I am sure all of you are way too busy this time of year to enjoy my posts. Since, however, I only have two weeks left in England, I am going to write anyway. Catch up when you can.
I have been feeling guilty lately. Most Facebook entries by my friends have been about cooking, shopping, decorating and traveling- all that make up this crazy pre-Christmas season. This holiday is completely different for us. It is quiet, simple and refreshing. What a blessing. Not that I don't love the craziness of the season. No matter how we all complain, we would be sad without it. It is just nice, occasionally, to do without all the trappings. Of course, doing without the stuff that is annoying also means doing without the things, I guess what I really mean is people, that make it special.
I have been hosting the family Christmas party for the past 10 years. My mom is one of eight so our house was always filled to the brim. We exchange gifts with all the kids- cousins, first cousins and so on. The evening is a frenzy of gifts, relatives and food. This year my cousin is hosting instead and we won't be there to share the fun. That will be hard, but doing without something or someone makes you appreciate it more. The nice thing is we will have a quiet night with our small family. We will light our advent wreath, decorate cookies and wait for Santa. It will be boring yet lovely.
We have been having a debate for several weeks about a serious subject- the Christmas tree. Do we really need one? What size? How much should we spend? How would we decorate it? Most important of all, how do we get it home with no car? Initially, I was adamant that we have some kind of tree. As time went by, the thought of the bus ride to get it and walk up the hill to get it home, wore me down. My resolve was waning. The other day, I went into town to do some Christmas shopping and finally got to check out a store that had me laughing since I saw it months ago. At home, I like to pop into Dollar Tree every so often. You never know what you will find there. Well, here they have a store called Pound Land to go with their currency. It is exactly the UK version of ours. Lots of junk with a few treasures to be found. I stopped in and was thrilled to find a two foot tree in my choice of green, white or pink. After a quick phone conference with Emme, I decided if you are paying one pound for your tree, you may as well go "fun and funky" so I bought the white one. I also bought a box of plastic star baubles (that's what they call ornament), a box of candy canes and lights that are balls with Santa faces. I was thrilled with my purchase- small, cheap, lightweight and unique. The kids were equally happy.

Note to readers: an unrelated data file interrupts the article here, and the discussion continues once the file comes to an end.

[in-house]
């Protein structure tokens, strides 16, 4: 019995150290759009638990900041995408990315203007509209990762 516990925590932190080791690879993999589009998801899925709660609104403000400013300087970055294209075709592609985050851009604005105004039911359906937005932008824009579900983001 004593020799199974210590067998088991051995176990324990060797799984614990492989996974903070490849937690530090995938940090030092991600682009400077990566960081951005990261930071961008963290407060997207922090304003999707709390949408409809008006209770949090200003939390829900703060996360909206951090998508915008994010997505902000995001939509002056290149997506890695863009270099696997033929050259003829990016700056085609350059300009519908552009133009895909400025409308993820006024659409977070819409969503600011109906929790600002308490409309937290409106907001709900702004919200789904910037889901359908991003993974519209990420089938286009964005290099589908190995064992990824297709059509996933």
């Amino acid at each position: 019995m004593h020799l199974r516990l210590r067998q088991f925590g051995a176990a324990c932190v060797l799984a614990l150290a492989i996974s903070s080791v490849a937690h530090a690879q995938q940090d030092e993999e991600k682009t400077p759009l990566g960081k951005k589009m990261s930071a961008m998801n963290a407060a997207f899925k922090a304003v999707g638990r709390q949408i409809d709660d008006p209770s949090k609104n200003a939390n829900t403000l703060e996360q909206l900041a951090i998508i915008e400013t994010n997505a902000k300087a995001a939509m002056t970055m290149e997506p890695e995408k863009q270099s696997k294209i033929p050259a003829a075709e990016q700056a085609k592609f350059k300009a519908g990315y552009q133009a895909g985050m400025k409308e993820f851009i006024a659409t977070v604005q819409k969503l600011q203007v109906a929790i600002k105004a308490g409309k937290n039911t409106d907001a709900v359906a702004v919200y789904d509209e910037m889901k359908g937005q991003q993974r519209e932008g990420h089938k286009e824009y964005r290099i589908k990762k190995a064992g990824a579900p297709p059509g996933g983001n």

Saturday night was the Carol Service at our church. It was our one holiday activity and we were really looking forward to it. Sam played his keyboard and all the kids dressed as part of the Nativity. Emme played the angel Gabriel while Sam, Anne and William were shepherds. After the service, we enjoyed mulled wine and mince pies in the church hall. How very British! When we came home, we decorated the tree which took all of 5 minutes. We found a Union Jack tea towel to use as our tree skirt and called it our British tree. We decided it is worth packing to bring home. We will set it up ever year and remember our English Christmas.
Besides the simple holiday, yesterday there was another guilty pleasure. Emme and I spent the day Christmas shopping in London. It is a day the two of us will always remember. It was a treat to maneuver the city with just the two of us. We found our way around quite easily. We found lots of great gifts and really enjoyed ourselves. We stopped by Covent Gardens. This area was initially a flower and produce market. It is the setting for My Fair Lady when Professor Higgins first meets Eliza Doolittle. We splurged on eating at Harrod's pizzeria. We took our time and didn't get home until 10:30. The ferry, bus, train and Tube rides were all worth it!
As always, there is more to say but I'm glad you took this much time out to read and I am pooped. Still recovering from the 15 hour day yesterday. Lately, we have noticed a twist on the traditional "Cheers" so often used by the Brits so I will sign off with...